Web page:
After rugby rape acquittal, #IBelieveHer trends

By Georgina Rannard
BBC News

Image source, Press Association
Image caption, Ireland and Ulster rugby players Paddy Jackson (left) and Stuart Olding

Everyone is talking about it.

The reaction on social media was swift and determined, echoing the #MeToo movement about sexual harassment which erupted in late 2017.

Many claim the criminal justice system's handling of sex offence allegations reflects the poor state of women's rights in Northern Ireland. More than 41,000 people so far have used the hashtag #IBelieveHer.

Others argue defendants are tried in a court of law, not by social media, and criticise people for trying to subvert a legal ruling.

The recent case centred on an alleged incident at Mr Jackson's home in Belfast in 2016 where Mr Jackson, Mr Olding, Blane McIlroy and Rory Harrison went with four women after leaving a club.

One of the women told the court Mr Jackson followed her into a bedroom, pushed her onto a bed, and she claims he then raped her.

The accused said all sexual activity was consensual.

All four men were acquitted on Wednesday.

Many online quickly and angrily expressed criticism of the legal system following the ruling, claiming it would discourage complainants from reporting incidents due to fear of not being believed or being put through the wringer in court.

Also widely shared is a 2017 Guardian newspaper comment piece discussing the issue of under-reporting of sexual violence, the lack of specialist support for women reporting rape, and the way that some women reporting incidents are met with disbelief from police.

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A victims' support centre, the Dublin Rape Crisis Centre, called for a review into how cases of alleged sexual offences are conducted claiming all parties in the case were "subjected to questioning on the most intimate and private aspects of their lives in a way that was inefficient and cruel".

Screenshots are being shared of witness testimony by the complainant saying she was initially too scared to report the alleged incident to police because she didn't believe she would be taken seriously.

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In tweets shared thousands of times, social media users including journalists, doctors and students argue the case demonstrates the unsuitability of the existing legal system for trying rape cases.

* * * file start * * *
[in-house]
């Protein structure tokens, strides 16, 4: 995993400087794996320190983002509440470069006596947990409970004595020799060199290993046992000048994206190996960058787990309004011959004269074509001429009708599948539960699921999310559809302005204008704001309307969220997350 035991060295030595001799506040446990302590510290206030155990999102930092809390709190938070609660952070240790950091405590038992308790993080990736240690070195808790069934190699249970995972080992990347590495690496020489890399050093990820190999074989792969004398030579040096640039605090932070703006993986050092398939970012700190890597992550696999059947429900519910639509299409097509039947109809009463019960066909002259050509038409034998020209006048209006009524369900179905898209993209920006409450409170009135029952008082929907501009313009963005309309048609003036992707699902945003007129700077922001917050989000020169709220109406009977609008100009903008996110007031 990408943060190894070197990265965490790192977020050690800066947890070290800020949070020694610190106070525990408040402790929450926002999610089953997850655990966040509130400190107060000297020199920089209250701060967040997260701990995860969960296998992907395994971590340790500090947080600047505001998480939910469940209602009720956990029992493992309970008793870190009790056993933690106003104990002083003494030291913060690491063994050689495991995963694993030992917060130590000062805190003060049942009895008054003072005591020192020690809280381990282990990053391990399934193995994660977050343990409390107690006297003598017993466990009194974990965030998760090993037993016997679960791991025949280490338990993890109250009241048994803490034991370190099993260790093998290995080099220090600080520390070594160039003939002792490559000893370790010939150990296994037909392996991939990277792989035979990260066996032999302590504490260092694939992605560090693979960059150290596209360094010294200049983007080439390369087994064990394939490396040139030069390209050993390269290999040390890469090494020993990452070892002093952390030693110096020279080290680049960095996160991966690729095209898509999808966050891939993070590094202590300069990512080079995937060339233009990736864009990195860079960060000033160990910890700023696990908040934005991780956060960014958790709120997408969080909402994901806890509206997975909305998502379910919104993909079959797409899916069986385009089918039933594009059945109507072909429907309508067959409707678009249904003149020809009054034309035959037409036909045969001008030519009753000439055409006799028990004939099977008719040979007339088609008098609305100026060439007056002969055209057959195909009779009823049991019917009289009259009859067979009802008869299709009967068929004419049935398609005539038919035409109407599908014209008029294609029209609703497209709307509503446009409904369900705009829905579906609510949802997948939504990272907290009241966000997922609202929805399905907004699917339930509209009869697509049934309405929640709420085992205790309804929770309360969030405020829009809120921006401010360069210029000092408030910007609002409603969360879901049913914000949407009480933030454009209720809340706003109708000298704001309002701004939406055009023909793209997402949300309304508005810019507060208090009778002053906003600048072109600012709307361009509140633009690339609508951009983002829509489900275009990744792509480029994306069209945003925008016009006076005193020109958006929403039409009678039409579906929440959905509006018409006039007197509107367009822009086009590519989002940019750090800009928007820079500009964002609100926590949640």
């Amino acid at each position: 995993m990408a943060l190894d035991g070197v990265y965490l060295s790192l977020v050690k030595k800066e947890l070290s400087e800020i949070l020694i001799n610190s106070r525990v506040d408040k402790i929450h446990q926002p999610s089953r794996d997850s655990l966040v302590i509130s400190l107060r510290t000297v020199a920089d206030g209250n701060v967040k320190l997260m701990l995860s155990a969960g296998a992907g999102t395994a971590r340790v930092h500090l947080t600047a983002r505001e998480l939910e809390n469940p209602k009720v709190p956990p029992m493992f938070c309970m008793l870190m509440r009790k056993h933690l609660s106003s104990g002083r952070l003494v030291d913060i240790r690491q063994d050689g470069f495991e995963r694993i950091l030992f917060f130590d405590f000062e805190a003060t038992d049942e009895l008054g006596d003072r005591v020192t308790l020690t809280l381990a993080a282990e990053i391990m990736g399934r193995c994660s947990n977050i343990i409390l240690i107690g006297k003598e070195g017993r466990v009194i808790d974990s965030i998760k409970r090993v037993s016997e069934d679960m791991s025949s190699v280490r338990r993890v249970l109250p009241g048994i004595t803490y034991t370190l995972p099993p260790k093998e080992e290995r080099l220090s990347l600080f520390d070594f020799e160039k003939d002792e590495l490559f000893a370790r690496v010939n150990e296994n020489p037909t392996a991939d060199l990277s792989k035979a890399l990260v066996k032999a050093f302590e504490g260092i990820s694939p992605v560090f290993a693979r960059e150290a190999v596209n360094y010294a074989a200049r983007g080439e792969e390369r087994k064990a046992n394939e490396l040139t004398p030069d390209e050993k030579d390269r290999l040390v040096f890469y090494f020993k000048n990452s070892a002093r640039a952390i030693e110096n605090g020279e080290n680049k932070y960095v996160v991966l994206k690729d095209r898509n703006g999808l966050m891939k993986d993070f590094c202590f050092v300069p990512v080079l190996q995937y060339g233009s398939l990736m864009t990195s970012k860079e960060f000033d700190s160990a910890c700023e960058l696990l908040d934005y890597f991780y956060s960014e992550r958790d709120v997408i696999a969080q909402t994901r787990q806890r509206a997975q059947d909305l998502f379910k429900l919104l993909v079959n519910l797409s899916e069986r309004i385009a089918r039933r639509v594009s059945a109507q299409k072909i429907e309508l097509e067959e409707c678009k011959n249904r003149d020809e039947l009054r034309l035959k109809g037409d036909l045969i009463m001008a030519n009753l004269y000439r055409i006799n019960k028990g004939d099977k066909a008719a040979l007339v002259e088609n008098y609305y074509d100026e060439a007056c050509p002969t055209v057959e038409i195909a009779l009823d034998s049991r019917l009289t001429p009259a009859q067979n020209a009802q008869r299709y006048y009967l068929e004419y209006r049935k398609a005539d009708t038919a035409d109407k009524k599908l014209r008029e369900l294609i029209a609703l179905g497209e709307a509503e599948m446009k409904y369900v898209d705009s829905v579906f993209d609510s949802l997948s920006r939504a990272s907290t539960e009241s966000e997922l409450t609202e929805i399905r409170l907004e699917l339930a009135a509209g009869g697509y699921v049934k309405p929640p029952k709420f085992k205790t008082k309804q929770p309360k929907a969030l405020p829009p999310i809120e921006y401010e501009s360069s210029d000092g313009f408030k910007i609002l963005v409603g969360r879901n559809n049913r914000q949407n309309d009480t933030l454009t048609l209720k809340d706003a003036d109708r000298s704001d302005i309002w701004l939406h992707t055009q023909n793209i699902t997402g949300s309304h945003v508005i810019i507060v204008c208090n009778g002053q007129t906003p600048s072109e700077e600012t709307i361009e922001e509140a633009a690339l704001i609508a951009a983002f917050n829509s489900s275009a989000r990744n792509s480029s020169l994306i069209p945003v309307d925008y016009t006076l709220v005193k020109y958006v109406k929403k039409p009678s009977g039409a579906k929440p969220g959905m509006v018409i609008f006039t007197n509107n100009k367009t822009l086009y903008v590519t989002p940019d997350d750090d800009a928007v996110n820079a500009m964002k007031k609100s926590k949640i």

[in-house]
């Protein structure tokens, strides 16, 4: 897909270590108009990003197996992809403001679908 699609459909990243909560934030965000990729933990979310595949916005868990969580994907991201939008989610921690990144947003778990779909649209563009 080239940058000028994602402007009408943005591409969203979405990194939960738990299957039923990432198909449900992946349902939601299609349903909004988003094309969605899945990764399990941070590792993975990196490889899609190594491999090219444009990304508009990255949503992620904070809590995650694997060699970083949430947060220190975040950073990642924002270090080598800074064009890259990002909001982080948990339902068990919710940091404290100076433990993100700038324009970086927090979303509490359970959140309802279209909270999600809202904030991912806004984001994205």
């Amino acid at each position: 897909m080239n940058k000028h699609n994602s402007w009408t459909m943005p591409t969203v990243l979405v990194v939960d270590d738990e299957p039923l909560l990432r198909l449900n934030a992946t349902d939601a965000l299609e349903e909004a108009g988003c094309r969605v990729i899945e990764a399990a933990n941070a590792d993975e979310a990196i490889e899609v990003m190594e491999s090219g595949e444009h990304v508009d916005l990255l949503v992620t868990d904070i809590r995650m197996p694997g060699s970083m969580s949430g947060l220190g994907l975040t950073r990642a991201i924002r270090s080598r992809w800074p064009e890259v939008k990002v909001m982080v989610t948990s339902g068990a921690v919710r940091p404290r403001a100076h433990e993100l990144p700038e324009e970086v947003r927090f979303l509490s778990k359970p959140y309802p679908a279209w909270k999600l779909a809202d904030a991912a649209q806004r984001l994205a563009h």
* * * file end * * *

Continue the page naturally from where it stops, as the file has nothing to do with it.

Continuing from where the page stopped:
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Many tweets also suggest reporting rape in Ireland is extremely difficult because of the belief that the accused are "rarely found guilty".

Actor Danielle Collins shared a screenshot of her donation of €500 (£438) to to the Dublin Rape Crisis Centre.

One widely shared Facebook post by David O'Donovan explained he accepted the legal verdict, but he felt that the case demonstrated an attitude of "misogyny" and "abuse" generally towards women.

"To women; our family, our friends, or strangers…we are listening. We will be better. We will stand up and speak out," he wrote.

But others strongly objected to the hashtag and instructed observers to respect the court's verdict.

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Others commented on the negative impact allegations of rape can have on defendants who are acquitted.

"The men were very much on trial and received enormous coverage. They may have been acquitted but their reputations and public image have been badly damaged," read one tweet.

In another liked more than 5,000 times, journalist Sarah McInerney highlighted the strength of feeling in the country about the case, writing:

"The #IBelieveHer hashtag gives an insight into how deeply upsetting this court case was for so many people. If nothing else, it must surely lead to a change in how rape trials are conducted. Is there any other crime in which the alleged victims appears to be the one on trial?"

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